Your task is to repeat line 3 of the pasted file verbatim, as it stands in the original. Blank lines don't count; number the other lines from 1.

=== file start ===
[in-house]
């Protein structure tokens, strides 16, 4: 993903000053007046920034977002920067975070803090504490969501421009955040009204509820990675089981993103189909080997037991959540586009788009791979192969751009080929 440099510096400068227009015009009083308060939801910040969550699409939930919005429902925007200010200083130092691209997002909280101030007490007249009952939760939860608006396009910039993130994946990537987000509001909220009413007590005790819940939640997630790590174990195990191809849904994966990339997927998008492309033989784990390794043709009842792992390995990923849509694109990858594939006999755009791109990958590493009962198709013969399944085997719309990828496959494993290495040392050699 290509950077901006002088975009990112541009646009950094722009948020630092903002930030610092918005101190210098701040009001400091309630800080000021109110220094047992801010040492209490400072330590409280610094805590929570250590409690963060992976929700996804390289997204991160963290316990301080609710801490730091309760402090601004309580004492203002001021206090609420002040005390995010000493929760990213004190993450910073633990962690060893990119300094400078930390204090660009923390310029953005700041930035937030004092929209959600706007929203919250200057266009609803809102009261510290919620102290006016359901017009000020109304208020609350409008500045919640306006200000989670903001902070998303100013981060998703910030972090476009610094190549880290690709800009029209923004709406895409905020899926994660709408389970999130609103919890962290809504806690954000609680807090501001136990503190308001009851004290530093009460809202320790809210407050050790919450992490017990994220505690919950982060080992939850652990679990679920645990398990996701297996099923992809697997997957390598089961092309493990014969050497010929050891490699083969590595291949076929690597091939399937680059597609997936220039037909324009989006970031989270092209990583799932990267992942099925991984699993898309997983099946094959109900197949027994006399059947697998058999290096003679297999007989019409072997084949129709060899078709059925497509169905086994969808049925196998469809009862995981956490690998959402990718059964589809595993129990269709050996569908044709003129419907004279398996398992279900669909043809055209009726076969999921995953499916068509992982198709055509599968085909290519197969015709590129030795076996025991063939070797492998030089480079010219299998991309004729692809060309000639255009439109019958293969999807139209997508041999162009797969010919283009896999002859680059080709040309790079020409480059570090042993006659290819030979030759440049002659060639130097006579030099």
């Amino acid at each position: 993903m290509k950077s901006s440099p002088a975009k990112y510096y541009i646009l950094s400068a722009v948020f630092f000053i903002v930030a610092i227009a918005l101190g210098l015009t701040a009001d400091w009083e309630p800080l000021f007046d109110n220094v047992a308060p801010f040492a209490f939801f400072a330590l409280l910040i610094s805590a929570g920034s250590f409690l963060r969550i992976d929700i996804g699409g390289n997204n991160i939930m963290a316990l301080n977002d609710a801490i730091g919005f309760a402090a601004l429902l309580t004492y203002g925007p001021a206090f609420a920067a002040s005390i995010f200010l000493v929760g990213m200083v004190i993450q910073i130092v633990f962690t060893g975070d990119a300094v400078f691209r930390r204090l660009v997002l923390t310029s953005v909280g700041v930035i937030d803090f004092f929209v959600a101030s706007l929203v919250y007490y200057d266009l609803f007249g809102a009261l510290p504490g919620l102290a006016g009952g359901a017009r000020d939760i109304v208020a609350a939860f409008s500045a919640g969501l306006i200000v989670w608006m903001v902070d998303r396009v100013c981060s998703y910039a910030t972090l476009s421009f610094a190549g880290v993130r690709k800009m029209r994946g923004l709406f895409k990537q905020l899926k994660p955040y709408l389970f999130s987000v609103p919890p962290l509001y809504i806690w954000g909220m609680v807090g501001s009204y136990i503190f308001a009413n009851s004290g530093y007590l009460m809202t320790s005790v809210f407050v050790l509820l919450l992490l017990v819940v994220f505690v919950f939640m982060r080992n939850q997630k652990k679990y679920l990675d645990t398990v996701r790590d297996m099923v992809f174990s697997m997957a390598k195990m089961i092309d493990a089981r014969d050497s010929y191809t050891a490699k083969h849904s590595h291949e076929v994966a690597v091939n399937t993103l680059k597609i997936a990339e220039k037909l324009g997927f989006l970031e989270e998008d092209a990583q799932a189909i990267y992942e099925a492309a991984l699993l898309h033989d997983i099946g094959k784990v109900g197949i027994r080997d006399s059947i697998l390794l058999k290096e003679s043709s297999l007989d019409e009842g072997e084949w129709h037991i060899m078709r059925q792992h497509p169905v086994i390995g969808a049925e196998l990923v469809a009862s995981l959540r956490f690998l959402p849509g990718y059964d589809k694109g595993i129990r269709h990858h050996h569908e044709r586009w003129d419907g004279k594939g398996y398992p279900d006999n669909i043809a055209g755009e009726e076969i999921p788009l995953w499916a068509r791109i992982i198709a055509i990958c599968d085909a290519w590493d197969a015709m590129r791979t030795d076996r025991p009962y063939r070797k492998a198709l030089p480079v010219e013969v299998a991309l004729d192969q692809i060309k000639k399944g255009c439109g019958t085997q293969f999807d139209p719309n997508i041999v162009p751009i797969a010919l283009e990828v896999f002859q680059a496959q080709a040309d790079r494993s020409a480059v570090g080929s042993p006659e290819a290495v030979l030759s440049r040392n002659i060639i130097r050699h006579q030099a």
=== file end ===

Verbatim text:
């Amino acid at each position: 993903m290509k950077s901006s440099p002088a975009k990112y510096y541009i646009l950094s400068a722009v948020f630092f000053i903002v930030a610092i227009a918005l101190g210098l015009t701040a009001d400091w009083e309630p800080l000021f007046d109110n220094v047992a308060p801010f040492a209490f939801f400072a330590l409280l910040i610094s805590a929570g920034s250590f409690l963060r969550i992976d929700i996804g699409g390289n997204n991160i939930m963290a316990l301080n977002d609710a801490i730091g919005f309760a402090a601004l429902l309580t004492y203002g925007p001021a206090f609420a920067a002040s005390i995010f200010l000493v929760g990213m200083v004190i993450q910073i130092v633990f962690t060893g975070d990119a300094v400078f691209r930390r204090l660009v997002l923390t310029s953005v909280g700041v930035i937030d803090f004092f929209v959600a101030s706007l929203v919250y007490y200057d266009l609803f007249g809102a009261l510290p504490g919620l102290a006016g009952g359901a017009r000020d939760i109304v208020a609350a939860f409008s500045a919640g969501l306006i200000v989670w608006m903001v902070d998303r396009v100013c981060s998703y910039a910030t972090l476009s421009f610094a190549g880290v993130r690709k800009m029209r994946g923004l709406f895409k990537q905020l899926k994660p955040y709408l389970f999130s987000v609103p919890p962290l509001y809504i806690w954000g909220m609680v807090g501001s009204y136990i503190f308001a009413n009851s004290g530093y007590l009460m809202t320790s005790v809210f407050v050790l509820l919450l992490l017990v819940v994220f505690v919950f939640m982060r080992n939850q997630k652990k679990y679920l990675d645990t398990v996701r790590d297996m099923v992809f174990s697997m997957a390598k195990m089961i092309d493990a089981r014969d050497s010929y191809t050891a490699k083969h849904s590595h291949e076929v994966a690597v091939n399937t993103l680059k597609i997936a990339e220039k037909l324009g997927f989006l970031e989270e998008d092209a990583q799932a189909i990267y992942e099925a492309a991984l699993l898309h033989d997983i099946g094959k784990v109900g197949i027994r080997d006399s059947i697998l390794l058999k290096e003679s043709s297999l007989d019409e009842g072997e084949w129709h037991i060899m078709r059925q792992h497509p169905v086994i390995g969808a049925e196998l990923v469809a009862s995981l959540r956490f690998l959402p849509g990718y059964d589809k694109g595993i129990r269709h990858h050996h569908e044709r586009w003129d419907g004279k594939g398996y398992p279900d006999n669909i043809a055209g755009e009726e076969i999921p788009l995953w499916a068509r791109i992982i198709a055509i990958c599968d085909a290519w590493d197969a015709m590129r791979t030795d076996r025991p009962y063939r070797k492998a198709l030089p480079v010219e013969v299998a991309l004729d192969q692809i060309k000639k399944g255009c439109g019958t085997q293969f999807d139209p719309n997508i041999v162009p751009i797969a010919l283009e990828v896999f002859q680059a496959q080709a040309d790079r494993s020409a480059v570090g080929s042993p006659e290819a290495v030979l030759s440049r040392n002659i060639i130097r050699h006579q030099a």